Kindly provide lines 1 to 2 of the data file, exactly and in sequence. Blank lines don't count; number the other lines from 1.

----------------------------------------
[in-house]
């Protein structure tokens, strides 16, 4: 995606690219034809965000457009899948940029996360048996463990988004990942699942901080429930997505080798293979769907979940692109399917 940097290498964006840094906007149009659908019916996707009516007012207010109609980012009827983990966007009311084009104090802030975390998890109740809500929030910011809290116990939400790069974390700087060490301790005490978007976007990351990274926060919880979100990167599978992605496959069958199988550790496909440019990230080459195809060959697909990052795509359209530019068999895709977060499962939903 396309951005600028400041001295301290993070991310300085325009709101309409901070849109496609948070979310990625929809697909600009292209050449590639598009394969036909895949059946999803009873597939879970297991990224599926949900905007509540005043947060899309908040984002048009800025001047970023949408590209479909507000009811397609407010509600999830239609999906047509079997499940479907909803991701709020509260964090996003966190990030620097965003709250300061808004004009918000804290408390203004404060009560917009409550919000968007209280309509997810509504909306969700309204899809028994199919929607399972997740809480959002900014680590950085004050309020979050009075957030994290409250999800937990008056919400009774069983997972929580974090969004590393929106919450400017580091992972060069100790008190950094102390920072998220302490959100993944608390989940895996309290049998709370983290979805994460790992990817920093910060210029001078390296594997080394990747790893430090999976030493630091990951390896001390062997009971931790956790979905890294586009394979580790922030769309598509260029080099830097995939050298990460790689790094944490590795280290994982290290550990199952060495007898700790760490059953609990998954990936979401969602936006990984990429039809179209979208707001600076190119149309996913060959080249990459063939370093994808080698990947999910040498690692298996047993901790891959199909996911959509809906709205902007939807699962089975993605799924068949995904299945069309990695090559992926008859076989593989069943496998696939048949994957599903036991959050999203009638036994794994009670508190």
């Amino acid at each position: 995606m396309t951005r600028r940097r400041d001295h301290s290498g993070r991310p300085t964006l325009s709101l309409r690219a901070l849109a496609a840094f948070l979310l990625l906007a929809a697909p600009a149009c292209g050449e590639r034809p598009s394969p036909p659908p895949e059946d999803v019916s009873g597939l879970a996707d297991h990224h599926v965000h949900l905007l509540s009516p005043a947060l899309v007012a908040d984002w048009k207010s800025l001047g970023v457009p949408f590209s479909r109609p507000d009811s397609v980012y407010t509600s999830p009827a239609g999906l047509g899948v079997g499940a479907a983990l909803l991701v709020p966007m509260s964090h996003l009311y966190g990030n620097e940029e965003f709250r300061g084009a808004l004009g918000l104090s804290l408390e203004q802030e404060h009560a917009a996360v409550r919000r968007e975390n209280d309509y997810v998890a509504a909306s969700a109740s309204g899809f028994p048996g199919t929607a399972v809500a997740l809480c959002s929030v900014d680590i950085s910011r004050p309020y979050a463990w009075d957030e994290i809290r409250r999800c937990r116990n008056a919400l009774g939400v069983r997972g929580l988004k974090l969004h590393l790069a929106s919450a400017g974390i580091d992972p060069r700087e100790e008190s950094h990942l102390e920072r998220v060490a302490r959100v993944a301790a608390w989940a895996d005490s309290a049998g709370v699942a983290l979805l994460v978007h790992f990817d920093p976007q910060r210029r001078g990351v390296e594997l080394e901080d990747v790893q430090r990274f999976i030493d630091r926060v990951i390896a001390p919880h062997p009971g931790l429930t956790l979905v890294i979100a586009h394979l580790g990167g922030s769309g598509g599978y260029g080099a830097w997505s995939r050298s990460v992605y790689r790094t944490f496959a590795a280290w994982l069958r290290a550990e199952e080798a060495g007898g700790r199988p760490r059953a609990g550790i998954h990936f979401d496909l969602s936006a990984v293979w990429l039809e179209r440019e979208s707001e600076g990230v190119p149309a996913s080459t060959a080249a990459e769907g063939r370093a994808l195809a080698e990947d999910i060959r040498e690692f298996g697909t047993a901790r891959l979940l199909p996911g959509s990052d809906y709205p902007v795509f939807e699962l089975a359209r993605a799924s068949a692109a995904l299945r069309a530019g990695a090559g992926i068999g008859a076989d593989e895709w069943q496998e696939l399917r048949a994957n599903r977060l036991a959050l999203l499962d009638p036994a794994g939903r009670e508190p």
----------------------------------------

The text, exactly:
[in-house]
């Protein structure tokens, strides 16, 4: 995606690219034809965000457009899948940029996360048996463990988004990942699942901080429930997505080798293979769907979940692109399917 940097290498964006840094906007149009659908019916996707009516007012207010109609980012009827983990966007009311084009104090802030975390998890109740809500929030910011809290116990939400790069974390700087060490301790005490978007976007990351990274926060919880979100990167599978992605496959069958199988550790496909440019990230080459195809060959697909990052795509359209530019068999895709977060499962939903 396309951005600028400041001295301290993070991310300085325009709101309409901070849109496609948070979310990625929809697909600009292209050449590639598009394969036909895949059946999803009873597939879970297991990224599926949900905007509540005043947060899309908040984002048009800025001047970023949408590209479909507000009811397609407010509600999830239609999906047509079997499940479907909803991701709020509260964090996003966190990030620097965003709250300061808004004009918000804290408390203004404060009560917009409550919000968007209280309509997810509504909306969700309204899809028994199919929607399972997740809480959002900014680590950085004050309020979050009075957030994290409250999800937990008056919400009774069983997972929580974090969004590393929106919450400017580091992972060069100790008190950094102390920072998220302490959100993944608390989940895996309290049998709370983290979805994460790992990817920093910060210029001078390296594997080394990747790893430090999976030493630091990951390896001390062997009971931790956790979905890294586009394979580790922030769309598509260029080099830097995939050298990460790689790094944490590795280290994982290290550990199952060495007898700790760490059953609990998954990936979401969602936006990984990429039809179209979208707001600076190119149309996913060959080249990459063939370093994808080698990947999910040498690692298996047993901790891959199909996911959509809906709205902007939807699962089975993605799924068949995904299945069309990695090559992926008859076989593989069943496998696939048949994957599903036991959050999203009638036994794994009670508190």